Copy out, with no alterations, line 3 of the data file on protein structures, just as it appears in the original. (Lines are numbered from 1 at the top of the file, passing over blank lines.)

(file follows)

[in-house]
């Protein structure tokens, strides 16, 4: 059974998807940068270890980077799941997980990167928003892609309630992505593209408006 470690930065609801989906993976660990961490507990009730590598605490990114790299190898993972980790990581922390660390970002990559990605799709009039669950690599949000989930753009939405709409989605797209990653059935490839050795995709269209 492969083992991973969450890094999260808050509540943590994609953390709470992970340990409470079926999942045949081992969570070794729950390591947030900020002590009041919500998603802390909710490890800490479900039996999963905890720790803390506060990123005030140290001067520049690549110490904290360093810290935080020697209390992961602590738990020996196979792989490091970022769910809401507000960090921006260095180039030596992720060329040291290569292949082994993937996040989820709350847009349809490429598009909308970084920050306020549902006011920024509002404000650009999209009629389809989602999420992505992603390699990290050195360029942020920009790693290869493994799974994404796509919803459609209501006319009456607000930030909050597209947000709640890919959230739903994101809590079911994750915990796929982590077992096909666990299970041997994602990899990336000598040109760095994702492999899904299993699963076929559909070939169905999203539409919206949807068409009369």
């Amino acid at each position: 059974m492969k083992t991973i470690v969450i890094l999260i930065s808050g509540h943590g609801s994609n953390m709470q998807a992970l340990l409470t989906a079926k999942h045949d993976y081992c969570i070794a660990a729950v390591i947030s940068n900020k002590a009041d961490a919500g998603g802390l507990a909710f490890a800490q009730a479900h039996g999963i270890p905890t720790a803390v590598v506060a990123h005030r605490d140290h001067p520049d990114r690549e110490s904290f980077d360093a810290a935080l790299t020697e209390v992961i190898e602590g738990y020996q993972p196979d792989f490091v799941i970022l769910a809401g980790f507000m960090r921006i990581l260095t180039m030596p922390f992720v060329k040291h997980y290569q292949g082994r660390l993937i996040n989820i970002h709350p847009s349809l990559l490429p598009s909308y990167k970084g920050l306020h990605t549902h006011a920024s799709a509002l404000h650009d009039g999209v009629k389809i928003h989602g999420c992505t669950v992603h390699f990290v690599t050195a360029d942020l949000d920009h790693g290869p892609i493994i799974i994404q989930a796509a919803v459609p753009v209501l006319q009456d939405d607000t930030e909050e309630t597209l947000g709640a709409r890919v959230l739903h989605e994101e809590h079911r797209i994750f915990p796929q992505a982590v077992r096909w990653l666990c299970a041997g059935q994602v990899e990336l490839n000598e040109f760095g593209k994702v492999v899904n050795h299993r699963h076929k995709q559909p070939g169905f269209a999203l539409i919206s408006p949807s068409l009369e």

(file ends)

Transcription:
């Amino acid at each position: 059974m492969k083992t991973i470690v969450i890094l999260i930065s808050g509540h943590g609801s994609n953390m709470q998807a992970l340990l409470t989906a079926k999942h045949d993976y081992c969570i070794a660990a729950v390591i947030s940068n900020k002590a009041d961490a919500g998603g802390l507990a909710f490890a800490q009730a479900h039996g999963i270890p905890t720790a803390v590598v506060a990123h005030r605490d140290h001067p520049d990114r690549e110490s904290f980077d360093a810290a935080l790299t020697e209390v992961i190898e602590g738990y020996q993972p196979d792989f490091v799941i970022l769910a809401g980790f507000m960090r921006i990581l260095t180039m030596p922390f992720v060329k040291h997980y290569q292949g082994r660390l993937i996040n989820i970002h709350p847009s349809l990559l490429p598009s909308y990167k970084g920050l306020h990605t549902h006011a920024s799709a509002l404000h650009d009039g999209v009629k389809i928003h989602g999420c992505t669950v992603h390699f990290v690599t050195a360029d942020l949000d920009h790693g290869p892609i493994i799974i994404q989930a796509a919803v459609p753009v209501l006319q009456d939405d607000t930030e909050e309630t597209l947000g709640a709409r890919v959230l739903h989605e994101e809590h079911r797209i994750f915990p796929q992505a982590v077992r096909w990653l666990c299970a041997g059935q994602v990899e990336l490839n000598e040109f760095g593209k994702v492999v899904n050795h299993r699963h076929k995709q559909p070939g169905f269209a999203l539409i919206s408006p949807s068409l009369e």